Goliath-Sized Hills

By Rachel Greco

Emily Gaddis pants, inhaling the scents of ponderosa pine and needle-strewn dirt as she toils up the hill, shoving her bike toward her partner, Jake, who waits at the top. “You are Goliath,” she tells the mountainous hill. “I’m David, and I will defeat you running up this hill!”

Although races make Emily anxious, she entered the JAARS-sponsored Race for Possible at Dove’s Landing Ranch in Winston, Oregon, because, “I love the idea of being able to do fun things and raise awareness for Bible translation.” She will soon head back to Africa, where she grew up, to serve as a language consultant to Bible translation teams.

Eight racers—four teams of two—participated in the one-day race, the first of its kind, as the events typically occur over two days. Ron, the oldest racer, completed his first Race in 2016 in Washington. He raced with his son who now serves in Papua New Guinea with his wife as language surveyors.

Now, at the age of 67, Ron completed the Oregon race with his other son. Ron raised the most money, about $1,870, to provide motorcycles for translators who live and work in Africa. He encouraged the other racers, “I just wrote the letters that Kris [the race coordinator] told us about and sent them out. The Lord brought in the money.” If we’re faithful to do what God promises, he’s faithful to provide.

Besides the physical challenges of mountain biking, canoeing, and rock climbing, the racers also faced linguistic challenges, such as gathering a list of words from Tamil-speaking staff. Both kinds of challenges helped the participants appreciate the roles many mission workers have overseas. “I’m not going to be a language surveyor,” Emily acknowledged, “but I now have more compassion and understanding of the physical rigors that surveyors face.” Emily noticed how some people struggled with the language-learning challenges. She believes they now have a deeper appreciation for those who will do that kind of work on the field.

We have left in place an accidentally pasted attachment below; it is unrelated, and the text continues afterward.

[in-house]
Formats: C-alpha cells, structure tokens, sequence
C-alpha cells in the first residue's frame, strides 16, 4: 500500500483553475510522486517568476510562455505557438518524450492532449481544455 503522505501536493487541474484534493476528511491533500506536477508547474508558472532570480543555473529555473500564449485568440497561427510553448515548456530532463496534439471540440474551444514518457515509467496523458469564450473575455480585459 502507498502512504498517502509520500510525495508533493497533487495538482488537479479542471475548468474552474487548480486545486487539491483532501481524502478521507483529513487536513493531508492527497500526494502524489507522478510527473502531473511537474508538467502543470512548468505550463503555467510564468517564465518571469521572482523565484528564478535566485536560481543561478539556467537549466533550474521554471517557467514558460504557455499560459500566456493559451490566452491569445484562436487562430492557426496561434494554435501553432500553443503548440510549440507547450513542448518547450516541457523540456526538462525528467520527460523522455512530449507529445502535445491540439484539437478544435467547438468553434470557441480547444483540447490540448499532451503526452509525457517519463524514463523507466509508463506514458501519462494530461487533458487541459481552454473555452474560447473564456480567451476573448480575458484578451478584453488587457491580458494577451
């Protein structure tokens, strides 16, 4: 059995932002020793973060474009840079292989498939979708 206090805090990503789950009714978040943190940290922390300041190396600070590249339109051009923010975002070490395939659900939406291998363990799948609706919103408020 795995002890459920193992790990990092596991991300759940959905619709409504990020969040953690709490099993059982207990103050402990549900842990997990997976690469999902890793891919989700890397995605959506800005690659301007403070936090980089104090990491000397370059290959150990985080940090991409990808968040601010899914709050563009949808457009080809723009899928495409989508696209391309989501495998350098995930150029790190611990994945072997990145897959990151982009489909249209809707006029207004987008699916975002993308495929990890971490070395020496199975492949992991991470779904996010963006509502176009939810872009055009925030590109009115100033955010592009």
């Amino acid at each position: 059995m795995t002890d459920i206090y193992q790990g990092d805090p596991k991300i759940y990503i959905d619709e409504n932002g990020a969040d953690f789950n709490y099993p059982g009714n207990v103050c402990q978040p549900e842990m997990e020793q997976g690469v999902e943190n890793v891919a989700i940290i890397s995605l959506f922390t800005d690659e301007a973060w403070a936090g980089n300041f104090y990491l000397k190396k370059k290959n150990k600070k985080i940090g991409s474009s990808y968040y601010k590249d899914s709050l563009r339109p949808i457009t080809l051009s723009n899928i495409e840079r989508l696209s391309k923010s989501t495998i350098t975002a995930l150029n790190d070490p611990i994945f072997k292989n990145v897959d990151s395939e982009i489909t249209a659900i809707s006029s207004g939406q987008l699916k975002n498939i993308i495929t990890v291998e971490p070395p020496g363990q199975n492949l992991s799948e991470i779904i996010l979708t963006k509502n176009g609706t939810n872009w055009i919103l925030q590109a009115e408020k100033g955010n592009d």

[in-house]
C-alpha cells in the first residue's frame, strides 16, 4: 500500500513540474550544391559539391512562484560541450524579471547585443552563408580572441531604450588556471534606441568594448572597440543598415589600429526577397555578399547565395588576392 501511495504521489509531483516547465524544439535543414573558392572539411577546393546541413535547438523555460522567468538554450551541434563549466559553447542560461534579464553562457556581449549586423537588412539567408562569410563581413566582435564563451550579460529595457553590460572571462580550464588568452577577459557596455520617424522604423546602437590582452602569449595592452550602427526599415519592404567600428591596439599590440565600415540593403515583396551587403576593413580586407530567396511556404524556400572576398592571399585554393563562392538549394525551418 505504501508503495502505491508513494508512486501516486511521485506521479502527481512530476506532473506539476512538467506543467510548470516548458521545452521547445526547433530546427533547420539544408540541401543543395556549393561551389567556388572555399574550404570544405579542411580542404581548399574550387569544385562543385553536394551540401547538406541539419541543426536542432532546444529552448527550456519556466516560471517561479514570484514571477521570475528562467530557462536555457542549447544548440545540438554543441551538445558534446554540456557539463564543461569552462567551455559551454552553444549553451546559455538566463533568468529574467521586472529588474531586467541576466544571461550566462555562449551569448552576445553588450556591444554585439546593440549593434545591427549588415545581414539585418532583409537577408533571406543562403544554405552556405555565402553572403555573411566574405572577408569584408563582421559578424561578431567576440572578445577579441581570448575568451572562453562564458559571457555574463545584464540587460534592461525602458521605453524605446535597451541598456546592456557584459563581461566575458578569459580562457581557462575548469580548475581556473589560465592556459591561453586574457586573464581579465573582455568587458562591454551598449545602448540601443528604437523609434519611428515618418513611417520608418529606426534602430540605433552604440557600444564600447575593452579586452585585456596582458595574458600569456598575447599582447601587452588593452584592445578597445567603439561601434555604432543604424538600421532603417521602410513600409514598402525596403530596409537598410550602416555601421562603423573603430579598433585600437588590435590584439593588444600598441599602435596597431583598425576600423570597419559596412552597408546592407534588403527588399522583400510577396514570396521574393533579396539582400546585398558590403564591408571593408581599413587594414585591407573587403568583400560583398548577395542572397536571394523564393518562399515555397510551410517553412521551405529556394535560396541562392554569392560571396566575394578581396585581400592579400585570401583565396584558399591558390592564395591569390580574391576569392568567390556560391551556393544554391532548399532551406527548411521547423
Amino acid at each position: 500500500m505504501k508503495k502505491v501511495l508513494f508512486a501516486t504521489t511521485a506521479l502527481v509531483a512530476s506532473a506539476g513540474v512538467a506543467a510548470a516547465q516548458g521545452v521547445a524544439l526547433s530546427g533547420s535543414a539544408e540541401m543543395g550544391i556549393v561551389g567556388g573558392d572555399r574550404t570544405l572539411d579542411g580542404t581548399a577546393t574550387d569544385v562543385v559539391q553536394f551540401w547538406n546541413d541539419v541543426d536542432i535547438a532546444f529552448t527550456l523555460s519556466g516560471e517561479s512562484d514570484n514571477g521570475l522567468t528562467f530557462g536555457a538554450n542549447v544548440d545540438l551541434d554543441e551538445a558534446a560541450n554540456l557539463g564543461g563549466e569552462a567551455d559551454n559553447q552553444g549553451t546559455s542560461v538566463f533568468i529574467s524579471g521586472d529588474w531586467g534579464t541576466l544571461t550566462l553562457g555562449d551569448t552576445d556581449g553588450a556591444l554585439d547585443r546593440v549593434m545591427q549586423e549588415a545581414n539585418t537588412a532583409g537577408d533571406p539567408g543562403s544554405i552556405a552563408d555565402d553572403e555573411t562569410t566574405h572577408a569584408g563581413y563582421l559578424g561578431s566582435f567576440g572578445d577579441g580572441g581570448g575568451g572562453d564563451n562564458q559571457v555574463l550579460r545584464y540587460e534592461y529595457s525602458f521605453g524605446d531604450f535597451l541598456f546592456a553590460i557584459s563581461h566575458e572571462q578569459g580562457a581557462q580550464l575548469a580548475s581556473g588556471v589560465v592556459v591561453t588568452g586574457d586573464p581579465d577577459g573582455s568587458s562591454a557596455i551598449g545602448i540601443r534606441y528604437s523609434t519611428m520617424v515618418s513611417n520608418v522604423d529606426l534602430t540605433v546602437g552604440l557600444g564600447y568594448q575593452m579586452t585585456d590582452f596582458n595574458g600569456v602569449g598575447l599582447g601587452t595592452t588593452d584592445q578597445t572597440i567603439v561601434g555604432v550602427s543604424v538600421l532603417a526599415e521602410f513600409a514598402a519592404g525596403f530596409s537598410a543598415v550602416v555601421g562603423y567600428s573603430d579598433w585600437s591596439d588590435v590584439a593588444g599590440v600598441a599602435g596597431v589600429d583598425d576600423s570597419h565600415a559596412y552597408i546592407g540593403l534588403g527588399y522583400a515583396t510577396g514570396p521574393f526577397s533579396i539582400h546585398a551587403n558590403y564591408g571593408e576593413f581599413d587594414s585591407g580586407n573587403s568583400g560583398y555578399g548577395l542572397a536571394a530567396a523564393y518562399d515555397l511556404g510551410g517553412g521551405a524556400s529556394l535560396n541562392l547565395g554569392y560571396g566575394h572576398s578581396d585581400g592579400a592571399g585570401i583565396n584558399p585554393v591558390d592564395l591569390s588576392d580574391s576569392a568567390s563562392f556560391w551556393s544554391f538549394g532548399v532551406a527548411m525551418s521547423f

After enjoying a well-earned meal, the participants listened to stories about JAARS and Bible translation. One young man who has frequently heard about the need for Bible translation, finally “got it.” During one of the presentations he leaned over to the person next to him and said, “It isn’t fair that we have so many translations when there are those that have nothing.”

The race preparation team, staff and volunteers, encountered several Goliath-sized hills standing between the racers and the race. A winter storm in late February—a few months before the course—knocked countless trees down across the paths, so they had to clear them. When discouragement threatened, the staff continued perfecting the course.

When rain pounded, they toiled on in the downpour and mud, clearing off brush and dead branches. Even when everyone on the team got poison ivy or oak, they continued making the Race for Possible just that—possible. After hearing about these sacrifices, Emily said, “I didn’t realize how much work the race required. The staff put months and months of work into creating this course.”

The team didn’t do this for their own gain, but for God’s glory. Their passion for making the race possible impacted Emily. She recalled that one man who helped create the course said, “I get to do what I love and make a difference. I get to ride bikes and do crazy things for Jesus.”

Do you want to ride bikes and do fun, crazy things for Jesus? Even if you don’t, all kinds of people are needed at the race to make it a success! For example, at the Oregon race, ladies joyfully cooked the celebratory meal and encouraged the racers by cheering for them anytime they came into view. What hill is God asking you to conquer for his glory?

Join us in praying for more racers at the Wisconsin race Sept. 20-21 and consider participating at the Montana race in October.